From Damla Beton….
The mischievous Mediterranean seal may have been responsible for the Caretta deaths! A new article sheds light on the mystery.
An article has appeared in the current edition of the Mediterranean Turtle Bulletin presenting the findings on the death of 14 Caretta turtles in the Iskele region in 2020 and 2021.
The report was prepared in cooperation with SPOT, the Eastern Mediterranean and Essex Universities. 5 more similar cases have been found at the start of the 2022 turtle breeding season.
Cases typically include deep bite wounds on the head, fins and neck, as well as injuries that sometimes resulted in the dislocation of the humerus from the shoulder joint. This is proof that the turtle was killed by a very large animal.
All cases belong to adult females. Autopsies performed by the SPOT team led by veterinarian Ecem Kaya, revealed eggs in all the bodies.
At first stray dogs were thought to be responsible as in previous occasions but night patrols did not find any evidence of dog related deaths. Also there were no signs that the turtles had come ashore to lay their eggs. It was thus concluded that they must have been attacked while they were still in the sea.
Reports of Mediterranean seals attacking sea turtles have also been published in Greece. It is thought that this situation has arisen because overfishing has depleted fish stocks.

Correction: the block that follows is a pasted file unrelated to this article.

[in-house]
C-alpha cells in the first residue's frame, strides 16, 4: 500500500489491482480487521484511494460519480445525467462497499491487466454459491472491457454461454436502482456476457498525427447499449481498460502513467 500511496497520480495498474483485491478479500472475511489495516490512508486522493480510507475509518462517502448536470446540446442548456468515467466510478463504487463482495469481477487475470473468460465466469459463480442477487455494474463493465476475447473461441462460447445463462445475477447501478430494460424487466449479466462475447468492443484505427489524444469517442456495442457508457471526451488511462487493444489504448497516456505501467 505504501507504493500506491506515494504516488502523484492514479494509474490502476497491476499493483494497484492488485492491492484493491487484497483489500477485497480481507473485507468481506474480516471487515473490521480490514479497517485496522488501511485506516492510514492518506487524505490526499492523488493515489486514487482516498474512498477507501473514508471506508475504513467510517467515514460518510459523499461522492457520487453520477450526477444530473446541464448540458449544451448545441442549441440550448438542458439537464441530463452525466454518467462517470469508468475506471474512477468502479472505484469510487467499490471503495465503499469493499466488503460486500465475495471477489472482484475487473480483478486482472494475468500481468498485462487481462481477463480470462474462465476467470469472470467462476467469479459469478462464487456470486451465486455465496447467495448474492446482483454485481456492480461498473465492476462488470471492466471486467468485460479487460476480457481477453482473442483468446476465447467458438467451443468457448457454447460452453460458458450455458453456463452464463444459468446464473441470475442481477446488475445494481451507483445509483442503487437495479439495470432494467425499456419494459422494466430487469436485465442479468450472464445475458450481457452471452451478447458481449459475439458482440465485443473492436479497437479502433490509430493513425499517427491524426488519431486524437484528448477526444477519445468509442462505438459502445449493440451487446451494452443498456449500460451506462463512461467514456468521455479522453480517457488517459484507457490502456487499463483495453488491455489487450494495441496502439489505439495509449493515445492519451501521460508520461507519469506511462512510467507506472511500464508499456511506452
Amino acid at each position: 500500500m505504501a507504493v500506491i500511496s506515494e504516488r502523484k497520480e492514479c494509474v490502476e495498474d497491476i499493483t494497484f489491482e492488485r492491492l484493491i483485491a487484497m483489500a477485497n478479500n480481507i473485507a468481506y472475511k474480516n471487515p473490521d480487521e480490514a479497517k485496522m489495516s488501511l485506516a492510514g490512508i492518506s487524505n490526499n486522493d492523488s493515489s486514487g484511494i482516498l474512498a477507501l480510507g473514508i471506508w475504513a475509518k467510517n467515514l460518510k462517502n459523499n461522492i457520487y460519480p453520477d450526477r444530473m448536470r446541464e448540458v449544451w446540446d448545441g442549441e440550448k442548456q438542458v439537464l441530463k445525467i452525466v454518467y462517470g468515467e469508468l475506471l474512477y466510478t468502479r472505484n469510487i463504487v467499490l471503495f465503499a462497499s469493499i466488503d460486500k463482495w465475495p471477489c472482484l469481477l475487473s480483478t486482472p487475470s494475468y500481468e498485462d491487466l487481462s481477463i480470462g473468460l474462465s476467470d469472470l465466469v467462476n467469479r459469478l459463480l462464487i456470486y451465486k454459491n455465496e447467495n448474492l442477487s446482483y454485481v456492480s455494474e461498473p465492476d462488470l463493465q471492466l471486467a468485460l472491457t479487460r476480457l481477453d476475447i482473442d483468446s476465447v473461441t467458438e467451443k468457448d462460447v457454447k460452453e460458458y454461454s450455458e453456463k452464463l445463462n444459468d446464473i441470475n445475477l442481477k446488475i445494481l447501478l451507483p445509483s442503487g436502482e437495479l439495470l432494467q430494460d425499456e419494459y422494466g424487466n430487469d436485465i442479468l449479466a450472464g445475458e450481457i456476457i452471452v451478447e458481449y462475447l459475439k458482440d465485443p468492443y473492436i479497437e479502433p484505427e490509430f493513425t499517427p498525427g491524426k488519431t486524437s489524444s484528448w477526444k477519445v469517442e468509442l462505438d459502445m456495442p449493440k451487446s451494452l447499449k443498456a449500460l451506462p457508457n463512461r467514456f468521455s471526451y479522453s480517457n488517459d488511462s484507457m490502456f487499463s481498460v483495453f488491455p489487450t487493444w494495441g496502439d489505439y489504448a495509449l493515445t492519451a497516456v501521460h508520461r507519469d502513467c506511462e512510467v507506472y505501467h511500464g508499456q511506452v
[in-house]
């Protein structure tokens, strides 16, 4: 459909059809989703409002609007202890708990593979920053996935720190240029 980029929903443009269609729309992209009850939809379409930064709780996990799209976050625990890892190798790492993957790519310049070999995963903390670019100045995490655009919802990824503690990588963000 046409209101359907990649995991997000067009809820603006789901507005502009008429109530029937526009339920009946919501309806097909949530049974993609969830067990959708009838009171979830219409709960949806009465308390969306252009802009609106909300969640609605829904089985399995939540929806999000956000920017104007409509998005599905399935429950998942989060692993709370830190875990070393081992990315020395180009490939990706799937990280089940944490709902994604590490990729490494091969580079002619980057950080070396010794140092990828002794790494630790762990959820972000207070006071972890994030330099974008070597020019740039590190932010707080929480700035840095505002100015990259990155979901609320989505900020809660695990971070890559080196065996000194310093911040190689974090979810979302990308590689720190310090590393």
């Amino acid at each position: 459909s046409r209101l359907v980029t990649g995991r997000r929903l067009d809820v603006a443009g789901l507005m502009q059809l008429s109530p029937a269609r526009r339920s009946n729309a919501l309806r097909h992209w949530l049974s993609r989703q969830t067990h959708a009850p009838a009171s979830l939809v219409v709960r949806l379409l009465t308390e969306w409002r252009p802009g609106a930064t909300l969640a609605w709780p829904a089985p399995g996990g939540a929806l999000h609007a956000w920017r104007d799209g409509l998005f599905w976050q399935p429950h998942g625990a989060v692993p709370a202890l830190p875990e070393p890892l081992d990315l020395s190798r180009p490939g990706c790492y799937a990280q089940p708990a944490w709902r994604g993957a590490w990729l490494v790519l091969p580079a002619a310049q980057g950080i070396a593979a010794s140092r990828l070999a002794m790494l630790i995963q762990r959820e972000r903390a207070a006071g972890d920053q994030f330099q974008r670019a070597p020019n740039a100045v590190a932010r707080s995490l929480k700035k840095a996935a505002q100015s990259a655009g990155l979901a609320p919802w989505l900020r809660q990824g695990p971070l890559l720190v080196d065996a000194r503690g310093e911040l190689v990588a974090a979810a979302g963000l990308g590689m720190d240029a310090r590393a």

Both the sea turtles and the Mediterranean seals are endangered species. There is some evidence that the numbers of sea turtles and, to a lesser extent, seal populations are growing in the Mediterranean. However, Mediterranean seals with an estimated number of 400 are still in great danger.
The researches emphasised that conflict between the two species had not yet been visually confirmed and that each and every case was of great importance in solving this mystery.
We confirm that studies and researches on this subject are ongoing and we hope that anyone who would like to lend their support would get in touch with us by calling 1188, the Sea creatures hotline.
All these studies are carried out with the permission and cooperation of the Environmental Protection and the Veterinary Departments.
NOTE: The attached photographs are thought to be of typical wounds inflected by seals.
The picture of the Mediterranean monk seal is taken from the internet and belongs to P Dendrinos/MOm.
Source (Turkish): Society for the Protection of Turtles (SPOT).